The Indus Valley is a Bronze Age civilization from the Near East, which lasted from 3300 BC to 31 BC. It was one of three early and widespread cradles of civilisation along with Ancient Egypt and Mesopotamia; it was discovered when engraved seals were found in the Pakistani province of Punjab in 1920-21, first in the ancient city of Harappa and then locations down the Indus River leading to Mohenjo-daro.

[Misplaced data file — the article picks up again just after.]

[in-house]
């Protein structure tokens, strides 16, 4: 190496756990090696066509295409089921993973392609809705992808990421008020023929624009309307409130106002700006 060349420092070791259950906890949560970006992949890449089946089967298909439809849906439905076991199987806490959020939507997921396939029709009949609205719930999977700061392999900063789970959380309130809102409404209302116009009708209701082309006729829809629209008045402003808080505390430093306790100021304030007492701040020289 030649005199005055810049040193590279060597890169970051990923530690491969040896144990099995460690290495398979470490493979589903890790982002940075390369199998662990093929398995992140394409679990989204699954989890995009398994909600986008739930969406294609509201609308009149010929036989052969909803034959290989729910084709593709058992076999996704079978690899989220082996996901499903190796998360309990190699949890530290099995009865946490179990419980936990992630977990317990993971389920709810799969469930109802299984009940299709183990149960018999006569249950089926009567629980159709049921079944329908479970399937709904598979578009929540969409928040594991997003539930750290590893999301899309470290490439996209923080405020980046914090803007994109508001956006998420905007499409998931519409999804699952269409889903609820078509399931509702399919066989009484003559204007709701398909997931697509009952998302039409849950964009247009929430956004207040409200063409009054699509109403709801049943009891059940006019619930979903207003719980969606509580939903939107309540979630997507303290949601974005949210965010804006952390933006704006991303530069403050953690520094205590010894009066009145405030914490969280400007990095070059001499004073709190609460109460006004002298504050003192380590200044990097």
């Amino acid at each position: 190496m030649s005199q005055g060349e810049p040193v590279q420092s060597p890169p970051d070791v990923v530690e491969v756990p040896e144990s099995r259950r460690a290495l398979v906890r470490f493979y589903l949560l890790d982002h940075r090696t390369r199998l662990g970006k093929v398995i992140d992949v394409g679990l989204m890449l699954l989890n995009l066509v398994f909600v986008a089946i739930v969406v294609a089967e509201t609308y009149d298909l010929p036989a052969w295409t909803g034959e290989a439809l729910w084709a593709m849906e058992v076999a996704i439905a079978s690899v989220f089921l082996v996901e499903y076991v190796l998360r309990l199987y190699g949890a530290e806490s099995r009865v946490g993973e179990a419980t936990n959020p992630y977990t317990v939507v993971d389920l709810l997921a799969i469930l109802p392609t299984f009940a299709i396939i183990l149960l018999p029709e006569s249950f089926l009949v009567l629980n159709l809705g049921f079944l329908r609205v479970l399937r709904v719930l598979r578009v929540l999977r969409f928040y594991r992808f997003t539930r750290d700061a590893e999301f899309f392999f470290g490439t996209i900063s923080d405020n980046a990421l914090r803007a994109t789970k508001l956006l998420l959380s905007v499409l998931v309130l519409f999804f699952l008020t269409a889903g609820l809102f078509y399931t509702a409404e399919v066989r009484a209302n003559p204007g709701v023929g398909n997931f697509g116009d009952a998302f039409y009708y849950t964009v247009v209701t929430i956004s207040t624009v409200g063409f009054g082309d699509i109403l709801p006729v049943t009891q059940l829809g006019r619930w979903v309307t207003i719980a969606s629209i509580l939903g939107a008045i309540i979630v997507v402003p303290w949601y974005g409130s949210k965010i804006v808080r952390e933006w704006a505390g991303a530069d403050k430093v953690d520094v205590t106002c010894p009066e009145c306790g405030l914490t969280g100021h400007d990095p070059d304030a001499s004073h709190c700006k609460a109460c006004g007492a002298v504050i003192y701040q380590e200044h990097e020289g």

Important innovations of the Indus Valley civilisation included standardised weights and measures and seal carving but were also skilled in a range of techniques including metallurgy and pottery production. Most of the pottery can be dated back to the Nal culture, which flourished in the north-west region of the Indus Valley. Their terracotta works are characterized by a linear style, a geometric repetition of shapes and lines. Also, animals and plants, rendered in a stylised manner, featured heavily on their creations. Furthermore, short ring foots and bowls with inward-turned rims seem to be among the main properties of the Nal’s pottery. In the end, pigments could be added on the decorations, to create beautiful polychromatic vessels.